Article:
STORY POP SEAFIELDROAD Seafieldroad (Biphonic) ●●●●● It’s a shock to find Swimmer One and Seafieldroad’s Andrew Eaton- Lewis stripped of all his usual sonic accoutrements. But this second solo effort of piano ballads is thoroughly beguiling. Rich vocals are the focal point and there’s minimal treatment of them; giving the feel of an intimate home session. Highlights include ‘Cramond Island Causeway’; showcasing a spine-tingling vulnerability to the Edinburgh- based songwriter’s delivery and a real romance to his storytelling, as does ‘You Are the Only Place on The Map.’ a must-hear as he croons, ‘I wish I could make a map of everything/So you would know exactly where my heart lives/That would be more use than all these stupid songs I sing.’ We’re not so sure . . . (Camilla Pia)


ALT ROCK KING’S DAUGHTERS & SONS If Then Not When (Chemikal Underground) ●●●●● Not many alt-rock super-groups would align themselves with both William Faulkner and Led Zeppelin, but then Kentucky’s King’s Daughters & Sons are no ordinary band. Formed by members of post- rock dreamboats The For Carnation, post-hardcore troupe The Shipping News and minimalist chamber-rock ensemble Rachel’s (among others), KD&S evoke their various origins while making something resolutely other from the pastoral folk-rock of ‘Arc of the Absentees’ to the elemental, instrumental splendour of ‘A Storm Kept Them Away’. The vintage Tom Petty swagger of ‘Dead Letter Office’ and the lambent guitar tapestries of ‘Sleeping Colony’ ensure this is a glorious debut. (Nicola Meighan)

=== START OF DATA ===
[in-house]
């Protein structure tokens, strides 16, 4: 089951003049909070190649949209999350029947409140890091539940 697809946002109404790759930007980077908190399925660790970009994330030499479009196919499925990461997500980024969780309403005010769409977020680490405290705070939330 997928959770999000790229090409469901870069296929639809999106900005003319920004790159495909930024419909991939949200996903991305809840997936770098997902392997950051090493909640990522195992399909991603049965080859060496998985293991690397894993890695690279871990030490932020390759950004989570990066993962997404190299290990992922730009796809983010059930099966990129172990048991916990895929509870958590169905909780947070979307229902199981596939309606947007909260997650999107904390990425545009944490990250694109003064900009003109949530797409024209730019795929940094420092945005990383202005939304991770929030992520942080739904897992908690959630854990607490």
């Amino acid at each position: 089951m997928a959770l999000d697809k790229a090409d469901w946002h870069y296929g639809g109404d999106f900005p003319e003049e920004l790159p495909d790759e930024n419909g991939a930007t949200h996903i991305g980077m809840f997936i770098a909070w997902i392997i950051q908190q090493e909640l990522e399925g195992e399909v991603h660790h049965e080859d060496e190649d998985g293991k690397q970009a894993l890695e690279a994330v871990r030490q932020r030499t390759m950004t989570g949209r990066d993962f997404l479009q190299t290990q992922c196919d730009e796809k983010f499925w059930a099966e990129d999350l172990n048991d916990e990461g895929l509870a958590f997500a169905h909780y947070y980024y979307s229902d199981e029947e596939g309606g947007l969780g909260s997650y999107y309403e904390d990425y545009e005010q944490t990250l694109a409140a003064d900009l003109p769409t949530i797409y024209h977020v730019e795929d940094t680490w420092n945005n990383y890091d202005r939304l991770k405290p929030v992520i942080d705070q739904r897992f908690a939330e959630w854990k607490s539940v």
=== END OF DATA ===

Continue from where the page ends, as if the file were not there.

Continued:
INDIE-FOLK THE LAST SEPTEMBER As the Crow Flies (self released) ●●●●● After a five year hiatus, these Edinburgh gentle indie rockers return with a second album, following their well-received début, Vagrant Song. As the Crow Flies features guests Poppy Ackroyd (Hidden Orchestra and Aberfeldy) and Ali Petrie (Hobotalk) who also co-produces the album. Frontman Pete Deane accomplishes lovely songwriting; his velvet vocals and touching lyrics make for a very graceful listen. His Peter Gabriel-esque voice echoes throughout stand-out tracks such as ‘Sing’, ‘Precious Time’ and ‘Ventolin’; not bad for an album that was started because Deane had to write new music for his degree, eh? (Andy Noble) The Last September play Sneaky Pete’s Edinburgh, Sat 26 Nov. Download the album from